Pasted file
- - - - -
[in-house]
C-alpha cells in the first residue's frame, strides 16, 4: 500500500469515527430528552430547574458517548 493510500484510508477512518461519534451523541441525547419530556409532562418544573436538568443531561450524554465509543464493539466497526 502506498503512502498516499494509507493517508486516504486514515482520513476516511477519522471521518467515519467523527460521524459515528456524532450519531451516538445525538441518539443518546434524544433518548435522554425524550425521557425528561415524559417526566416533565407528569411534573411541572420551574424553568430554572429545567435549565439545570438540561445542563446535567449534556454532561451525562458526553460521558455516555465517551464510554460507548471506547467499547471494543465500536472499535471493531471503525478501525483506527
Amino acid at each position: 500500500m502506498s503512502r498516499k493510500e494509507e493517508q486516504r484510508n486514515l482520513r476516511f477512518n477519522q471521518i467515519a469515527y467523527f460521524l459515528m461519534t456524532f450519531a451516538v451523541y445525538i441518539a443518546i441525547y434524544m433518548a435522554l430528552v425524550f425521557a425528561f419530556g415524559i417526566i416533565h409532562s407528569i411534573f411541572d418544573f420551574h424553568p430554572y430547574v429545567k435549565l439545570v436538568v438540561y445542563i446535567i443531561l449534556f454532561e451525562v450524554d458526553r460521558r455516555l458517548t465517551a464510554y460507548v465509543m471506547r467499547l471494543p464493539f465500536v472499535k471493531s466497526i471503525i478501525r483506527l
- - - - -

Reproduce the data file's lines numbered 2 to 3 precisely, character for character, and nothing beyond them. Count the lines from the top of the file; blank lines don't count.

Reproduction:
C-alpha cells in the first residue's frame, strides 16, 4: 500500500469515527430528552430547574458517548 493510500484510508477512518461519534451523541441525547419530556409532562418544573436538568443531561450524554465509543464493539466497526 502506498503512502498516499494509507493517508486516504486514515482520513476516511477519522471521518467515519467523527460521524459515528456524532450519531451516538445525538441518539443518546434524544433518548435522554425524550425521557425528561415524559417526566416533565407528569411534573411541572420551574424553568430554572429545567435549565439545570438540561445542563446535567449534556454532561451525562458526553460521558455516555465517551464510554460507548471506547467499547471494543465500536472499535471493531471503525478501525483506527
Amino acid at each position: 500500500m502506498s503512502r498516499k493510500e494509507e493517508q486516504r484510508n486514515l482520513r476516511f477512518n477519522q471521518i467515519a469515527y467523527f460521524l459515528m461519534t456524532f450519531a451516538v451523541y445525538i441518539a443518546i441525547y434524544m433518548a435522554l430528552v425524550f425521557a425528561f419530556g415524559i417526566i416533565h409532562s407528569i411534573f411541572d418544573f420551574h424553568p430554572y430547574v429545567k435549565l439545570v436538568v438540561y445542563i446535567i443531561l449534556f454532561e451525562v450524554d458526553r460521558r455516555l458517548t465517551a464510554y460507548v465509543m471506547r467499547l471494543p464493539f465500536v472499535k471493531s466497526i471503525i478501525r483506527l